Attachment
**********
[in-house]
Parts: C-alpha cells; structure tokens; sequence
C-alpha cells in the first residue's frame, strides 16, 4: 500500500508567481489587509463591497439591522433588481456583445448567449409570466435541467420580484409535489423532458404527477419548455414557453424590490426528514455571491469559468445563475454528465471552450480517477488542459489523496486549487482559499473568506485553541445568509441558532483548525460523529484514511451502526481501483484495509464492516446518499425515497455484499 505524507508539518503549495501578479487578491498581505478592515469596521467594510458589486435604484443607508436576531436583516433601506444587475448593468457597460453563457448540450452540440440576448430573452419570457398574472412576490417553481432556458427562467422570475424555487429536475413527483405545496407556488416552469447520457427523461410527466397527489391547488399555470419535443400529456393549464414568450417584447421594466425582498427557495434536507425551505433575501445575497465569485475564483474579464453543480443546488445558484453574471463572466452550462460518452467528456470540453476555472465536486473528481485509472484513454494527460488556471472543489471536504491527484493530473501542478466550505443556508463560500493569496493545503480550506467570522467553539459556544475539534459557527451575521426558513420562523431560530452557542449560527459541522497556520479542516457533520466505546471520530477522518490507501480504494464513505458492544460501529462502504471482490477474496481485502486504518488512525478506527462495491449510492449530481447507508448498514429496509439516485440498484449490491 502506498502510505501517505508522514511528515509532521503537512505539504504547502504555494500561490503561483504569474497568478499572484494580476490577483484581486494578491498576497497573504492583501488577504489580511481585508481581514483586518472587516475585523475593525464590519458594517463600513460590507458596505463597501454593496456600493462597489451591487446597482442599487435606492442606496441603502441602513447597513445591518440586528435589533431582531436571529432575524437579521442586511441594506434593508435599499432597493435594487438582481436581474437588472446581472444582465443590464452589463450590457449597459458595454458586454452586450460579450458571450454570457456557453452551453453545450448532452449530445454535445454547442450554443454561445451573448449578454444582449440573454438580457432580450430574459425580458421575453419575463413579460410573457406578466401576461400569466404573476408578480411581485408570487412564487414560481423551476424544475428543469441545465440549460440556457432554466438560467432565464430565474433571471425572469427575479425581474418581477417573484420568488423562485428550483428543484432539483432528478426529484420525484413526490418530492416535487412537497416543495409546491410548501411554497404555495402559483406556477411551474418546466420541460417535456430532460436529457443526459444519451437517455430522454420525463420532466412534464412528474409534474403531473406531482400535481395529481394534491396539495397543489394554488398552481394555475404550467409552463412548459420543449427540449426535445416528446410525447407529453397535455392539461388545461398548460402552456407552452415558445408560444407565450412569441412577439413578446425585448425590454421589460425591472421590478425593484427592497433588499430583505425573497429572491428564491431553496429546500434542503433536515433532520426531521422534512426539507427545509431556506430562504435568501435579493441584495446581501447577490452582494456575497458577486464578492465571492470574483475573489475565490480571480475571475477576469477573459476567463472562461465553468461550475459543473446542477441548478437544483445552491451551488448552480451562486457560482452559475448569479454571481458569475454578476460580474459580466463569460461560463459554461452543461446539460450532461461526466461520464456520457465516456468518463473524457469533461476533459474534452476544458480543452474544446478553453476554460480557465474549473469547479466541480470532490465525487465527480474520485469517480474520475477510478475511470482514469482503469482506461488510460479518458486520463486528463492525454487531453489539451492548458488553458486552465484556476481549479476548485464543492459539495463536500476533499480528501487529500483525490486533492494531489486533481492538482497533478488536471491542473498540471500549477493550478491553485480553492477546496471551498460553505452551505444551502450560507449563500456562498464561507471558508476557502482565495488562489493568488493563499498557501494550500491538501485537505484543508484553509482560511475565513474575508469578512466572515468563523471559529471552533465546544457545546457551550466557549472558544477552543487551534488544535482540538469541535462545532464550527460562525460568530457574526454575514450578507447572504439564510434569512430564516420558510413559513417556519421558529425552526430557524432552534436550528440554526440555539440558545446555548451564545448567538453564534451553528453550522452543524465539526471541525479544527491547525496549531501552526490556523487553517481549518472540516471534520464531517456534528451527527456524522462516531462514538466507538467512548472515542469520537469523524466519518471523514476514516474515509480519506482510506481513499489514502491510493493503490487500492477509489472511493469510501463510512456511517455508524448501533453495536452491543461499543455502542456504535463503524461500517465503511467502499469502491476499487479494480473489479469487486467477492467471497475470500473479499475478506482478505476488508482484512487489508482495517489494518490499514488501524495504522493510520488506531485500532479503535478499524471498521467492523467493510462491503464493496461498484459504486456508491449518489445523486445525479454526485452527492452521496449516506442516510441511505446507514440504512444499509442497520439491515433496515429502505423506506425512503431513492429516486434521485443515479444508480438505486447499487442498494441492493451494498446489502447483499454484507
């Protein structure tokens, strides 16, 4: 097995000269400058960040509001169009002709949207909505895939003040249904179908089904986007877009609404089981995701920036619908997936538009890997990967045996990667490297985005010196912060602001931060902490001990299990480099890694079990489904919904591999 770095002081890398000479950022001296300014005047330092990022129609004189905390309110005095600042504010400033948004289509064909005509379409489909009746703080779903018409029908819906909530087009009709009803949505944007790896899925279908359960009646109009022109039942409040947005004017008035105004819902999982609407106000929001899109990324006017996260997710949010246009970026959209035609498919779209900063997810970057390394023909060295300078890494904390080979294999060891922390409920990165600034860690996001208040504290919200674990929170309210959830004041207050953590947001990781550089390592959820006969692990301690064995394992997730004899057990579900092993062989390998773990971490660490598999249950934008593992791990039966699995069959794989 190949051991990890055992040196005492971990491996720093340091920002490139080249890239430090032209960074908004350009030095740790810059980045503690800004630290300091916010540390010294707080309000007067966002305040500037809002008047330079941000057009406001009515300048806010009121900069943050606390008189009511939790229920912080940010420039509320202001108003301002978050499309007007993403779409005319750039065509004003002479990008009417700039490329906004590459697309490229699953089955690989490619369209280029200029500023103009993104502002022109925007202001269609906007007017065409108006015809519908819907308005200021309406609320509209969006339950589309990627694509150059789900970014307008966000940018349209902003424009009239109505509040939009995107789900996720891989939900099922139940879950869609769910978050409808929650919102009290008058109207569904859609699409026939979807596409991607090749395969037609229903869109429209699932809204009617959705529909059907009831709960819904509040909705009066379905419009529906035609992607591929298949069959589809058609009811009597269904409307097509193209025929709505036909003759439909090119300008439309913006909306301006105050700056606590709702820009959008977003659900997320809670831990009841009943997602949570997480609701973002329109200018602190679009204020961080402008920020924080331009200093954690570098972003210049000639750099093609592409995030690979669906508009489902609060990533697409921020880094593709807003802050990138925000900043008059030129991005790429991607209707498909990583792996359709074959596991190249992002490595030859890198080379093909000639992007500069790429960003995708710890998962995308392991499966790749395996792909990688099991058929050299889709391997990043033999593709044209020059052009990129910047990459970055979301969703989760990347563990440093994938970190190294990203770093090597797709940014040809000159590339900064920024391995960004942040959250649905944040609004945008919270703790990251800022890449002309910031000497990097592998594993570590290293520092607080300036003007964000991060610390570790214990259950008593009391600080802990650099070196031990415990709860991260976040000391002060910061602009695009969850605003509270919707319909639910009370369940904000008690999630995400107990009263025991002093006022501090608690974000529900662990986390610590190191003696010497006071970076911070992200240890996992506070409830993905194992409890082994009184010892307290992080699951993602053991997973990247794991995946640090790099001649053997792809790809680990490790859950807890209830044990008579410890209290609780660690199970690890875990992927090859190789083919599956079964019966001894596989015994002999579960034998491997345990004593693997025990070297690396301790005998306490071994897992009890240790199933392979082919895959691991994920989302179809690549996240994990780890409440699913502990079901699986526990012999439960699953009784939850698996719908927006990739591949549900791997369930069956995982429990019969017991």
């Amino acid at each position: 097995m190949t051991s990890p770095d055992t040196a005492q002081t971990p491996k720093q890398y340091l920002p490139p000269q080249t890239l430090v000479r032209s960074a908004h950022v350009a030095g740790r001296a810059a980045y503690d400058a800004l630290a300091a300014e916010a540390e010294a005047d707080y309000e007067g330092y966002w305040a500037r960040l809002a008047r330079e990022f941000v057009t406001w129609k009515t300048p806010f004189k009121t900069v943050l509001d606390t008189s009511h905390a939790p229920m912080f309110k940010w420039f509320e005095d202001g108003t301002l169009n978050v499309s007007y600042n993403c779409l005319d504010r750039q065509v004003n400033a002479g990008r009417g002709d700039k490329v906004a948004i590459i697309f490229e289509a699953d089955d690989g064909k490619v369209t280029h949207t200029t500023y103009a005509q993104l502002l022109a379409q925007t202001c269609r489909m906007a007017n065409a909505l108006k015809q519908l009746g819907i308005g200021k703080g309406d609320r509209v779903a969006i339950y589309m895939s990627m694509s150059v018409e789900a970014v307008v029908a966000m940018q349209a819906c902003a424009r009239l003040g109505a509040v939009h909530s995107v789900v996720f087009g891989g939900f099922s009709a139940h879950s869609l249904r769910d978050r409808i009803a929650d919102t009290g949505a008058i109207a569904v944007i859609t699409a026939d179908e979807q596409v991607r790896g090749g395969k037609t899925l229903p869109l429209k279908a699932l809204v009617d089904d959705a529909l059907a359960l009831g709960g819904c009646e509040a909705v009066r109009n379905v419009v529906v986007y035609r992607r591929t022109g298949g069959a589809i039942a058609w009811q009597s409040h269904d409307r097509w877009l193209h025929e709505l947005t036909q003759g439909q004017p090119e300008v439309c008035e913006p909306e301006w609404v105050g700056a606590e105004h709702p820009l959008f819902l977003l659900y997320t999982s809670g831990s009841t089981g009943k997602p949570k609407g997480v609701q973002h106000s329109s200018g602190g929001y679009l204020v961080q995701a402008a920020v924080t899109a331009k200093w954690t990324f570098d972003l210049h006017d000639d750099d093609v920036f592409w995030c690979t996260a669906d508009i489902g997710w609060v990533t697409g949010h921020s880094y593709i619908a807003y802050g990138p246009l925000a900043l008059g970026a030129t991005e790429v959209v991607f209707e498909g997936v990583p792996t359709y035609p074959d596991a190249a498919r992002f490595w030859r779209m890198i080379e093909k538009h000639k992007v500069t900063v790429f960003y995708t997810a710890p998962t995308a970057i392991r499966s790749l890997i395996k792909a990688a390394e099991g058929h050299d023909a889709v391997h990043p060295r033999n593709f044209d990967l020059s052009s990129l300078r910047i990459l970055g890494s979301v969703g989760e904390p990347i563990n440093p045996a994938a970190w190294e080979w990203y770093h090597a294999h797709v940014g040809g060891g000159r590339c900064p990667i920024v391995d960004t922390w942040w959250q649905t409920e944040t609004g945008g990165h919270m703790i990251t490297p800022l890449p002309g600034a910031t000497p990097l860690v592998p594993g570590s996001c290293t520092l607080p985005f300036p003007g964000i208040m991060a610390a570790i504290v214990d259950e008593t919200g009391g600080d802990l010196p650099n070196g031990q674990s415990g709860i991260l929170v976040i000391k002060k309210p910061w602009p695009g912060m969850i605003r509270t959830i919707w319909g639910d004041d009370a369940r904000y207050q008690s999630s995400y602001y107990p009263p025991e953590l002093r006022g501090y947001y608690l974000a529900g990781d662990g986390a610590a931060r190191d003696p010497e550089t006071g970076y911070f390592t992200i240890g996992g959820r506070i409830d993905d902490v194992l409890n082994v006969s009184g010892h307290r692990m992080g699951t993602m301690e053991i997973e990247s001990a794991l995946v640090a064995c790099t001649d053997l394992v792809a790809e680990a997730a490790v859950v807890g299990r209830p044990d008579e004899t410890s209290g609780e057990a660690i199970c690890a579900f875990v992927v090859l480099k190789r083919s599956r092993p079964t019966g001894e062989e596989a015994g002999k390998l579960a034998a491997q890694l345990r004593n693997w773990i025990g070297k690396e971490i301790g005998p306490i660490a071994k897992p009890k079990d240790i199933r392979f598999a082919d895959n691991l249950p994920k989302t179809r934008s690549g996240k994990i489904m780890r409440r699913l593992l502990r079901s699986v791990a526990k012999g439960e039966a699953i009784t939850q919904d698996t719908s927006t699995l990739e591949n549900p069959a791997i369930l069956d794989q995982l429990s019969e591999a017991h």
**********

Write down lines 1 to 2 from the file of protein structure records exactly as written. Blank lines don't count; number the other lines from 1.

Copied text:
[in-house]
Parts: C-alpha cells; structure tokens; sequence